Here's a really simple problem. I understand the basic search algorithms however, is there a difference when implemeting them in regards to vectors or strings? I want to determine if a certain value using a sequential search, the code would look something like this;

#include <iostream> 
#include <fstream> 
#include <cstring> 
#include <vector>
using namespace std;
 
int isPresent(string value);
 
int main()//start of the main funtion
{
    string value;
    string string;
    cout <<"Enter a string";
    cin >> string;
    cout <<"Enter element to query"; 
    cin>> value;
    cout << isPresent(value); 
 
  system("PAUSE");
  return EXIT_SUCCESS;  
}
int isPresent(string value)
     {
 
     for (int i = 0; i < value.length()-1; i++)
       {
          if ( string[i] == value)
          return false;
          }
          return true;
     }

however a syntax error keeps occuring, I cant seem to find the problem,
thanks for your help!


in regards to implementing this in a class, the same problem arrises;

#include <vector>
#include <string>
#include <iostream>
using namespace std;
class LongString 
{
 private: 
  vector <string> contents;
 
 public:
 
  int isPresent(string value);

I am not too sure of what your algorithm does but from your logic I assume that your program is to search whether the character entered is exist in the string you type.

As for your program, why don't you use character array data type ( char str[100] ) which usually representing strings in C++ or character data type ( char value ) which represent a single character. I am not sure of the use of data type string in C++ except in Java. Beside that, your "isPresent" function only accept one parameter "value". If so, you can't compare the string entered with the value entered in the if statement. The string entered is not pass in to the "isPresent" function to be compared.

Hope this will help you.

Maybe this perhaps...

#include <iostream>
#include <string>
 
using namespace std;
void isPresent(string,string);
int main()
 
{
    string value;
    string myString;
    cout <<"Enter a string:";
    cin >> myString;
    cout <<"Enter element to query:"; 
    cin>> value;
    isPresent(value,myString); 
 
 
    cin.get();
    cin.get();
}
void isPresent(string var,string myString)
{
    string::size_type loc = myString.find( var, 0 );
   if( loc != string::npos )
     cout << "Found  at " << loc << endl;
   else
     cout << "Didn't find " << endl;
}

To handle white space consider changing the main part to...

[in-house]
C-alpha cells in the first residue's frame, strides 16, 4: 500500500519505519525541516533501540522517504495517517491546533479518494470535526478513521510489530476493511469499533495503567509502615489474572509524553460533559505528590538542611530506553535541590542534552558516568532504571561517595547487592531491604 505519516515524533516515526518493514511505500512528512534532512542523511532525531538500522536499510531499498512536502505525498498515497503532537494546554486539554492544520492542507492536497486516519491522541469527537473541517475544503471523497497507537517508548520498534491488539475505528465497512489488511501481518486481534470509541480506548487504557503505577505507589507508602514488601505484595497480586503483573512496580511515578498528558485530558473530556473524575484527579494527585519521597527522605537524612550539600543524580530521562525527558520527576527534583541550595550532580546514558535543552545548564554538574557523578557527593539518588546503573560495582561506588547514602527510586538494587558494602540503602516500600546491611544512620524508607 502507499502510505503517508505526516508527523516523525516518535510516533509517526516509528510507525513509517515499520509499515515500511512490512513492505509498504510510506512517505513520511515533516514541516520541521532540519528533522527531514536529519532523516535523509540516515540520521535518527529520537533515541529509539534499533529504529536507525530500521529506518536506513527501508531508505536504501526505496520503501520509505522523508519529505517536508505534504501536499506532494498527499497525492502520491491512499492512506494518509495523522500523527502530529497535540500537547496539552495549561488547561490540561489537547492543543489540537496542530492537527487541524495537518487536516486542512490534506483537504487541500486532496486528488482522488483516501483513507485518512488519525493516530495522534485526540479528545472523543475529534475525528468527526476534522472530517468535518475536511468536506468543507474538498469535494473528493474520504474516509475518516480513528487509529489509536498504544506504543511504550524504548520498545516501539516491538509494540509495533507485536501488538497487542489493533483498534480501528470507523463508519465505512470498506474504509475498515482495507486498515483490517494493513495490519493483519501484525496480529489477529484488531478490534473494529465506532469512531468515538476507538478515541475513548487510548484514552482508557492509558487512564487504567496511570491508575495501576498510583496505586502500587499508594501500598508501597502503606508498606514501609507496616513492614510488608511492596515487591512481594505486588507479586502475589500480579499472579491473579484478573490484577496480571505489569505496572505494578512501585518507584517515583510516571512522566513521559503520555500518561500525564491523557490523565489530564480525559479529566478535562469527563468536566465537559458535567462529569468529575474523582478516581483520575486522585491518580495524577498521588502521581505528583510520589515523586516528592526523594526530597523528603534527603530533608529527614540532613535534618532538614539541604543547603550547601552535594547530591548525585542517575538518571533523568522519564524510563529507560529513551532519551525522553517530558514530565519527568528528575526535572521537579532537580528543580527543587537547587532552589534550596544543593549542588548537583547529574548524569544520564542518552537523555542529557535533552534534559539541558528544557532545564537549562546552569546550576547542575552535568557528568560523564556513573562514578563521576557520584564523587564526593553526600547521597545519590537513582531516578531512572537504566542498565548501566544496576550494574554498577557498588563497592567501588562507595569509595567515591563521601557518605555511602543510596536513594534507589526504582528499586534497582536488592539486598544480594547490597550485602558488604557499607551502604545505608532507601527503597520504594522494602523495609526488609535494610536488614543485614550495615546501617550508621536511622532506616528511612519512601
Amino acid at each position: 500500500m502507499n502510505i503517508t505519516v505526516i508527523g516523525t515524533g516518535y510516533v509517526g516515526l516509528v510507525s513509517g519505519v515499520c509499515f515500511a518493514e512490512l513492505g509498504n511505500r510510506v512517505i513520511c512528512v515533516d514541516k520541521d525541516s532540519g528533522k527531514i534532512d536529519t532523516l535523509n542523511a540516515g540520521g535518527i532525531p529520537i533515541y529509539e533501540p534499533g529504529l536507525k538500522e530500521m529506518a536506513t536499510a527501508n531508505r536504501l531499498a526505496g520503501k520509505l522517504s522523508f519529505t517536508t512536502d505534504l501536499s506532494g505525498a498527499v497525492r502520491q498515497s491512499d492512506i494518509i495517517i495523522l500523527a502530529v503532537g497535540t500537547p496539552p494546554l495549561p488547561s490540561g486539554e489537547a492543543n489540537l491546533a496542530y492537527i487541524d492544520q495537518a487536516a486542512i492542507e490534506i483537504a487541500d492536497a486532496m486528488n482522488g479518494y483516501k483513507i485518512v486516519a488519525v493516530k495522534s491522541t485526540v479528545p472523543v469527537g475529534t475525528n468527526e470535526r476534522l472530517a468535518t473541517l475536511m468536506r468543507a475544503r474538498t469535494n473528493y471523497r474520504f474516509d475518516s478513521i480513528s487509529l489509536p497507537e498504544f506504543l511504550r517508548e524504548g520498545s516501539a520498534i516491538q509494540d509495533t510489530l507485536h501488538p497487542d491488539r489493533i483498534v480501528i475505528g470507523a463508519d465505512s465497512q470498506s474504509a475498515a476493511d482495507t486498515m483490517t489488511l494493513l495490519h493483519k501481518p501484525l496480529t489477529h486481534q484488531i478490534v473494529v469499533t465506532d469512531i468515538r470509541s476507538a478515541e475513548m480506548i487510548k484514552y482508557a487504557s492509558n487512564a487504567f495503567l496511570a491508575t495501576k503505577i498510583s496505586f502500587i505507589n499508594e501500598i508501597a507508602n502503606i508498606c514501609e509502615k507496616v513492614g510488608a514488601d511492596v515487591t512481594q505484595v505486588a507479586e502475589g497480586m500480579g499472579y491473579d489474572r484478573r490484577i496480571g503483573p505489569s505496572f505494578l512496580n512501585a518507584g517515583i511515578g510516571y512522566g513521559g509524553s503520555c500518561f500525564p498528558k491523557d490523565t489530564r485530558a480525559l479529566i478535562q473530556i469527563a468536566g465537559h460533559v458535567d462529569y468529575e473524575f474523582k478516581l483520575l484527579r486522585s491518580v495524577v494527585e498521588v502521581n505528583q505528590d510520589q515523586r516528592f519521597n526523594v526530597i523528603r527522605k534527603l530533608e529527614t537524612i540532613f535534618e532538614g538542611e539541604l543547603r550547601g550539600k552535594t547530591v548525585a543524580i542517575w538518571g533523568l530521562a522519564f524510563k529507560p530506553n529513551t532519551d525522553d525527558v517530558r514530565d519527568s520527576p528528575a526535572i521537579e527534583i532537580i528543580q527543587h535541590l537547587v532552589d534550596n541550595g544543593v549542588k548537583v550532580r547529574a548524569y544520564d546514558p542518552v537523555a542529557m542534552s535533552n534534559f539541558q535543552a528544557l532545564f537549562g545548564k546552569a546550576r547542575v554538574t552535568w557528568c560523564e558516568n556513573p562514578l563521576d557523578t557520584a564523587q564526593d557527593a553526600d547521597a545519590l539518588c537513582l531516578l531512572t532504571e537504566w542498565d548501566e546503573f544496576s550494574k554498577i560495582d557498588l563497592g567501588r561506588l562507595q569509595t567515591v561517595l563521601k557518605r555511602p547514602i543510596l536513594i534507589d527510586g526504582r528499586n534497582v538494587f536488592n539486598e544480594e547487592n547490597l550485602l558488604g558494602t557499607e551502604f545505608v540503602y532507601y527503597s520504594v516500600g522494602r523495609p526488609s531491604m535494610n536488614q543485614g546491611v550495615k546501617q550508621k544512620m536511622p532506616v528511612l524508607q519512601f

{
    string value;
    string myString;
    cout <<"Enter a string:";
    getline(cin,myString,'\n');
    cout <<"Enter element to query:"; 
    getline(cin,value,'\n');
    isPresent(value,myString); 
    
    cin.get();
  
}

unfortunately, passing in one parameter is a precondition given to me by my lecturer. I too was puzzled by this.

unfortunately, passing in one parameter is a precondition given to me by my lecturer. I too was puzzled by this.

Try using an global variable instead of passing one
for example:

include <iostream>;

using namespace std;

int global;

void show()
{
    cout << "The value is: " << global << endl;
}

int main()
{
    global = 10;
    show();
    global = 988;
    show()
}

I haven't tested this, but you should get the idea.

Since your requirement is using only one parameter, there is another way to solve this problem. The solution is using strcpy. The string entered can be copy to a global variable to store the content for the use in isPresent function. You can refer the coding below:

#include <iostream> 
#include <cstring> 
using namespace std;
 
void isPresent(char value);
 
char str1[100]; 
 
int main()
{
    char value;
    char str[100];
    cout <<"Enter a string: ";
    cin.getline(str,100);
    strcpy(str1, str);
    cout <<"Enter element to query: "; 
    cin>> value;
    isPresent(value); 
    return 0;  
}
 
void isPresent(char value)
{ 
    for (int i = 0; i <= strlen(str1); i++)
    {
         if ( str1[i] == value )
         {
               cout << value << " is IN " << str1 << endl;
               exit(0);
         }
    }
    cout << value << " is NOT IN " << str1 << endl;
}

unfortunately, passing in one parameter is a precondition given to me by my lecturer. I too was puzzled by this.

Why don't you explain how your class you are supposed to design works. It might explain why you teachers only expects one parameter to the function isPresent().

Try using an global variable instead of passing one

Yes i completely agree with Mr. Grunt, passing global variables is not the best programming practice around. And to suggest this to someone who has just started programming is not a good thing since they dont know the side effects or bad effects associated with them.

Ha.! I remember my C++ instructor promising not to give us a bad grade on an assignment if we promised not to use global variables...lol

Here's the big glaring error I see in your code...

string string;

You can't use "string" as a variable name.

Thanks to all for your suggestions, FC Jamison, ye I also saw that big glaring error once i had posted my problem- thanks anyway.

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